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HRCH celebrates International Nurses' Day

Members of our community nurse team

International nurses day (IND) is celebrated around the world every 12th May, the anniversary of Florence Nightingale's birth.

To commemorate this day, we are showcasing the work of our dedicated and talented nursing staff by featuring a days in the life of a selection of our nurses. 

Director of quality & clinical excellence, Siobhan Gregory says: " HRCH is blessed to have so many fabulous people working here who often rise above adversity to provide the best care.  I'd like to say a huge personal thank you from me and the trust’s board of directors to all our nurses for being you!     

 

A day in the life of:

Diabetes nurse Helen

Name: Helen Church 

Title: Lead Diabetes Specialist Nurse 

Location: Teddington Memorial Hospital  

Length of service at HRCH: Nine years 

I qualified in 1983 in Gloucester after three very happy years of being a relatively carefree student nurse with aspirations to become a specialist nurse. Not in Diabetes, I hasten to add but in Gynaecology – a far cry from mastering insulin to carbohydrate ratios and multi-function blood glucose meters and apps!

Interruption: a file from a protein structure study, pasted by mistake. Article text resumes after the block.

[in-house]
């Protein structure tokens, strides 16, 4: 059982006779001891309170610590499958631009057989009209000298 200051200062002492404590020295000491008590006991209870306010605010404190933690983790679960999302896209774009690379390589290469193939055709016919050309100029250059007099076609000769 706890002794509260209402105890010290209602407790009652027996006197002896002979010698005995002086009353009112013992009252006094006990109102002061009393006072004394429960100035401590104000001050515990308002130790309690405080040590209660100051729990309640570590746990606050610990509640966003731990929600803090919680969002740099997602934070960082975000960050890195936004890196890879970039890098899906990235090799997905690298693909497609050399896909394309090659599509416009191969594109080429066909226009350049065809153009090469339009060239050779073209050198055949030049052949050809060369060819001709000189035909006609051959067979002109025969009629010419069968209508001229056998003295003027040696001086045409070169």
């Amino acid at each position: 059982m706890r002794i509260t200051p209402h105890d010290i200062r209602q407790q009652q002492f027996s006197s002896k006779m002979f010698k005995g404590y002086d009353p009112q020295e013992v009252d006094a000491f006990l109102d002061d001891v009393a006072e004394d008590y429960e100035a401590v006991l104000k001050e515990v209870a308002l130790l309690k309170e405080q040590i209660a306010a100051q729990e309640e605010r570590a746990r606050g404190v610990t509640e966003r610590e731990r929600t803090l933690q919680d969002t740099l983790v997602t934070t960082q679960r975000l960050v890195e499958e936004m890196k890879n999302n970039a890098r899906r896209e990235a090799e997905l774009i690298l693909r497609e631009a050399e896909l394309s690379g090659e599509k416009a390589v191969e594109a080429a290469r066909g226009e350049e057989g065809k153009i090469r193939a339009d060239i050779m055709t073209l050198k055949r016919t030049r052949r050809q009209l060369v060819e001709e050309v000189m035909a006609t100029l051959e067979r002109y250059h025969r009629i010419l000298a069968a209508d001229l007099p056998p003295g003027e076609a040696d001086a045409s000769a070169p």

At that time I didn’t see nursing as a vocation but now I couldn’t imagine doing anything else!

I can honestly say I always look forward to coming to work and seeing what the day holds. That is what attracted me to nursing – knowing two days would never be the same and having the satisfaction that comes with making a difference to patients comfort, health and wellbeing  (made all the better by the regular ward rounds to treat pressure areas  and offering patients a mouthwash in my early nursing days. The smell of Johnson’s baby powder is still with me after all this time! )